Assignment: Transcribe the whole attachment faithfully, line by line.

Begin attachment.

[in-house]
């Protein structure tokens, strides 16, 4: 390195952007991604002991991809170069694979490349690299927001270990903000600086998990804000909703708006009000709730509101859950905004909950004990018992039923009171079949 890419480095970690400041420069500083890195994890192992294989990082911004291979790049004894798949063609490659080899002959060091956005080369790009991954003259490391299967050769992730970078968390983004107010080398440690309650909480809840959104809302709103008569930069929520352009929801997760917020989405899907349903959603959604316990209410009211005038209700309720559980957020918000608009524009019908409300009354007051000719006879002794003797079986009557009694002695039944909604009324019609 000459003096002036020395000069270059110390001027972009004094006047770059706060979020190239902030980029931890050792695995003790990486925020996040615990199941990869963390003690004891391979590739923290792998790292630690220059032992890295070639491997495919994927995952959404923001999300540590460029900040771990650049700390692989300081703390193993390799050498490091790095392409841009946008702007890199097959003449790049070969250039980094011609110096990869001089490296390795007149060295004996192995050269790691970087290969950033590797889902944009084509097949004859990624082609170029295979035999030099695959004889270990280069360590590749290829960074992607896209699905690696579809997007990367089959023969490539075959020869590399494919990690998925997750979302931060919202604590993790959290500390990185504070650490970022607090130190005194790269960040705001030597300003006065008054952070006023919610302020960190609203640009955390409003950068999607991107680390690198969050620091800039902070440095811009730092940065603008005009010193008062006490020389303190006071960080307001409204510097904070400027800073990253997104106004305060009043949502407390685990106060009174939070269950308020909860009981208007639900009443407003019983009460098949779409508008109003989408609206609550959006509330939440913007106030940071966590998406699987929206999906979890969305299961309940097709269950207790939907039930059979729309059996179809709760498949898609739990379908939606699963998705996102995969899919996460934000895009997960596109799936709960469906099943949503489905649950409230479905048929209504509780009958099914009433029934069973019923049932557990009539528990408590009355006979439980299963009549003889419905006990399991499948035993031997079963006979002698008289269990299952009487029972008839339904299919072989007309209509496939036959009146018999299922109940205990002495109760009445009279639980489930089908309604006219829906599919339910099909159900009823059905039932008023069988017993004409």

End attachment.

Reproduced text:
[in-house]
């Protein structure tokens, strides 16, 4: 390195952007991604002991991809170069694979490349690299927001270990903000600086998990804000909703708006009000709730509101859950905004909950004990018992039923009171079949 890419480095970690400041420069500083890195994890192992294989990082911004291979790049004894798949063609490659080899002959060091956005080369790009991954003259490391299967050769992730970078968390983004107010080398440690309650909480809840959104809302709103008569930069929520352009929801997760917020989405899907349903959603959604316990209410009211005038209700309720559980957020918000608009524009019908409300009354007051000719006879002794003797079986009557009694002695039944909604009324019609 000459003096002036020395000069270059110390001027972009004094006047770059706060979020190239902030980029931890050792695995003790990486925020996040615990199941990869963390003690004891391979590739923290792998790292630690220059032992890295070639491997495919994927995952959404923001999300540590460029900040771990650049700390692989300081703390193993390799050498490091790095392409841009946008702007890199097959003449790049070969250039980094011609110096990869001089490296390795007149060295004996192995050269790691970087290969950033590797889902944009084509097949004859990624082609170029295979035999030099695959004889270990280069360590590749290829960074992607896209699905690696579809997007990367089959023969490539075959020869590399494919990690998925997750979302931060919202604590993790959290500390990185504070650490970022607090130190005194790269960040705001030597300003006065008054952070006023919610302020960190609203640009955390409003950068999607991107680390690198969050620091800039902070440095811009730092940065603008005009010193008062006490020389303190006071960080307001409204510097904070400027800073990253997104106004305060009043949502407390685990106060009174939070269950308020909860009981208007639900009443407003019983009460098949779409508008109003989408609206609550959006509330939440913007106030940071966590998406699987929206999906979890969305299961309940097709269950207790939907039930059979729309059996179809709760498949898609739990379908939606699963998705996102995969899919996460934000895009997960596109799936709960469906099943949503489905649950409230479905048929209504509780009958099914009433029934069973019923049932557990009539528990408590009355006979439980299963009549003889419905006990399991499948035993031997079963006979002698008289269990299952009487029972008839339904299919072989007309209509496939036959009146018999299922109940205990002495109760009445009279639980489930089908309604006219829906599919339910099909159900009823059905039932008023069988017993004409």